I will second what Truckinbutch said about the ease of steam injection. It is the simplest and easiest way to skin the cat. The main difference is that if you tell people you are running cleared mash in your boiler and the thicker stuff in your thumper they will nod and approve, and if you tell them you have a steam injection distillation system they will get uptight about the number and type of pressure release mechanisms you have on the steam boiler. I speak from experience. They are the same thing, but... All joking aside, make sure you can never build more than a negligible amount of pressure in any distillation related vessel, and make sure that if you do so accidentally that it can be vented safely. Same thing goes for negative pressure. There are plenty of internet pictures of kegs and other vessels crumpled from the effects of holding a vacuum as they cool. I am sure you know all that.
As for the benefits of copper over CSST in terms of heat transfer, I have real data on it, and it doesn't jibe with conventional wisdom. Conventional wisdom accurately states that copper has better thermal transfer characteristics than stainless. That is true, but it leaves out important information. Corrugated stainless is much thinner walled and has a much greater surface area than a similar specification of non-corrugated copper. For $1.26 per foot on Ebay, 3/8" CSST has a much better performance "IRL", as the kids say, than copper of a similar cross section, both in terms of doing the job and cost. In other words, the added surface area of the corrugations plus the thinner walls to transfer heat through more than compensate for copper's clearly superior thermal transfer numbers.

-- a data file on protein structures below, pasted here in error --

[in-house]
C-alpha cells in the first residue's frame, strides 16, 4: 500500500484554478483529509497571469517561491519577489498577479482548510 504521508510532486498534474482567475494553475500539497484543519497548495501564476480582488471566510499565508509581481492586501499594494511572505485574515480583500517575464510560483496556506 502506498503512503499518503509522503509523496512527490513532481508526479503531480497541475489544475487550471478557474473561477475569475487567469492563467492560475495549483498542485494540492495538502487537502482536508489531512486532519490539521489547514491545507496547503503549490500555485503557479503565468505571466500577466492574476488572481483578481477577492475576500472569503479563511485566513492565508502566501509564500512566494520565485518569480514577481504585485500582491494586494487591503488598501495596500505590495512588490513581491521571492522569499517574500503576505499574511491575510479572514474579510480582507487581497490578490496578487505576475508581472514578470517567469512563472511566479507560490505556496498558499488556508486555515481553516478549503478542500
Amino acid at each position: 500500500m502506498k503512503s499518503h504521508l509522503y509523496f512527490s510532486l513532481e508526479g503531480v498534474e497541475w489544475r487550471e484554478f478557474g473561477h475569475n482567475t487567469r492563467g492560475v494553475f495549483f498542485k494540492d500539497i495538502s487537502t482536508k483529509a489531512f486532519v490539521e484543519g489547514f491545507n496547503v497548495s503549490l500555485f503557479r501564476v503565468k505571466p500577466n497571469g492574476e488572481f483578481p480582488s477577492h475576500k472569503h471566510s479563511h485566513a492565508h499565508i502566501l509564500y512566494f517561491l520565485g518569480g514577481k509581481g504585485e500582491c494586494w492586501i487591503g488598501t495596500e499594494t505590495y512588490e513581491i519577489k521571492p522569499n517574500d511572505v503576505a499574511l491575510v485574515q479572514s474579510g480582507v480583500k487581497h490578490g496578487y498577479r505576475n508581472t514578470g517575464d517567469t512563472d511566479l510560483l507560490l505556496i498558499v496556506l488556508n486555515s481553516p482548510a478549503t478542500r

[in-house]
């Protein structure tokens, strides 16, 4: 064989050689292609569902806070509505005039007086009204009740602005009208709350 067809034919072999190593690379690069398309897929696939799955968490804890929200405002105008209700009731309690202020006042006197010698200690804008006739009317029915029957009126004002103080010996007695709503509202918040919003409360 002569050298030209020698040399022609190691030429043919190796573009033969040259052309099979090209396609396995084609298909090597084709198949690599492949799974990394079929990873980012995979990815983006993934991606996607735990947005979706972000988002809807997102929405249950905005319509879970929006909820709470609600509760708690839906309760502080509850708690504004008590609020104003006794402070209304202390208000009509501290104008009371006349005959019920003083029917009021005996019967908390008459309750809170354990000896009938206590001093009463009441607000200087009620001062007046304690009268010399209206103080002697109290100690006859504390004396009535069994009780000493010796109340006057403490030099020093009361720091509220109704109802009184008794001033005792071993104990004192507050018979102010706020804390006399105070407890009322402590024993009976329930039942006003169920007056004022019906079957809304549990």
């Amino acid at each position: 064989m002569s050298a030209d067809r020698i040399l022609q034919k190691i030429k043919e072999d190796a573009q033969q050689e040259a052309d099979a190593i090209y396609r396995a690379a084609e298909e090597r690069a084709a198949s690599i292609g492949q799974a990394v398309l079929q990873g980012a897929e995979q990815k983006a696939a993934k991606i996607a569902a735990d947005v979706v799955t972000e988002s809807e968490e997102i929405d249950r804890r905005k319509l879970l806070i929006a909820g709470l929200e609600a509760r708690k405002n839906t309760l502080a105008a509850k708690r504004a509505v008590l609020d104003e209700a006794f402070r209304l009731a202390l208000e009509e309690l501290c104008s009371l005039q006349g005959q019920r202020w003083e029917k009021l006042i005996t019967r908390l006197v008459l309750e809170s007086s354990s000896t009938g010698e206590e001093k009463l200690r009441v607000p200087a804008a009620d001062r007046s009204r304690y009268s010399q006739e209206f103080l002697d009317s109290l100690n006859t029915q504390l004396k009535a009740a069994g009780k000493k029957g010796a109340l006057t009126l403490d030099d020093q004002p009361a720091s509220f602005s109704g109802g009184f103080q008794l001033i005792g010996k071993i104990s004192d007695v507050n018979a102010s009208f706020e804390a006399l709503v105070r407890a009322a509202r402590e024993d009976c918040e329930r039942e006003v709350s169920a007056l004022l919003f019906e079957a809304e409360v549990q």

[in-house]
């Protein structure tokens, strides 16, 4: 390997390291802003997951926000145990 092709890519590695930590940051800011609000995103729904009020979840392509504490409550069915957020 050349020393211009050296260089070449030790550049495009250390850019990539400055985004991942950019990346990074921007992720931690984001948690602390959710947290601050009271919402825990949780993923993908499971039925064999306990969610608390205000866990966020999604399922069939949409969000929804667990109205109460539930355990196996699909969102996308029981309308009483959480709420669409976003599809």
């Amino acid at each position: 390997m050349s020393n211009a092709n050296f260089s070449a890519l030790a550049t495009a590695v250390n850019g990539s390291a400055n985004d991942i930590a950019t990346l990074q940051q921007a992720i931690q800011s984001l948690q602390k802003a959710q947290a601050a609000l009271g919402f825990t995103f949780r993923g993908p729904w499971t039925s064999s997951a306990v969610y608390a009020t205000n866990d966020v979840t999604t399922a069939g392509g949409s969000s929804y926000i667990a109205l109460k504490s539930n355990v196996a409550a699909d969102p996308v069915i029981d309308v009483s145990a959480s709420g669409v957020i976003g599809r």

They say a picture is worth a thousand words, so here is a picture that illustrates the thermal transfer characteristics of a 25 foot long 3/8" CSST wort chiller coil chilling a 10 gallon pot of boiling water versus a 25 foot long 3/8" copper tubing wort chiller versus a 25 foot counterflow chiller of a similar diameter versus a plate chiller doing the same thing. It is an inverse (but equal) example to your mash/still heating problem. The CSST is superior to all but the plate chiller, which is a seriously more expensive option and only works on beer wort or other liquid without much solids content. You can stick a CSST wort chiller/heater in your pot of mushy mash and get it cooled/heated much more efficiently than a copper coil.
In all, I would recommend you avoid the whole issue and direct inject your still and use the CSST in condensers of various types for distilling and HERMS units of various types for brewing. You mention direct injection as part of your process. Why is it unacceptable to use that for the whole thing? It will always be more efficient than indirect steam heating. With direct injection ALL of the heat goes into the pot.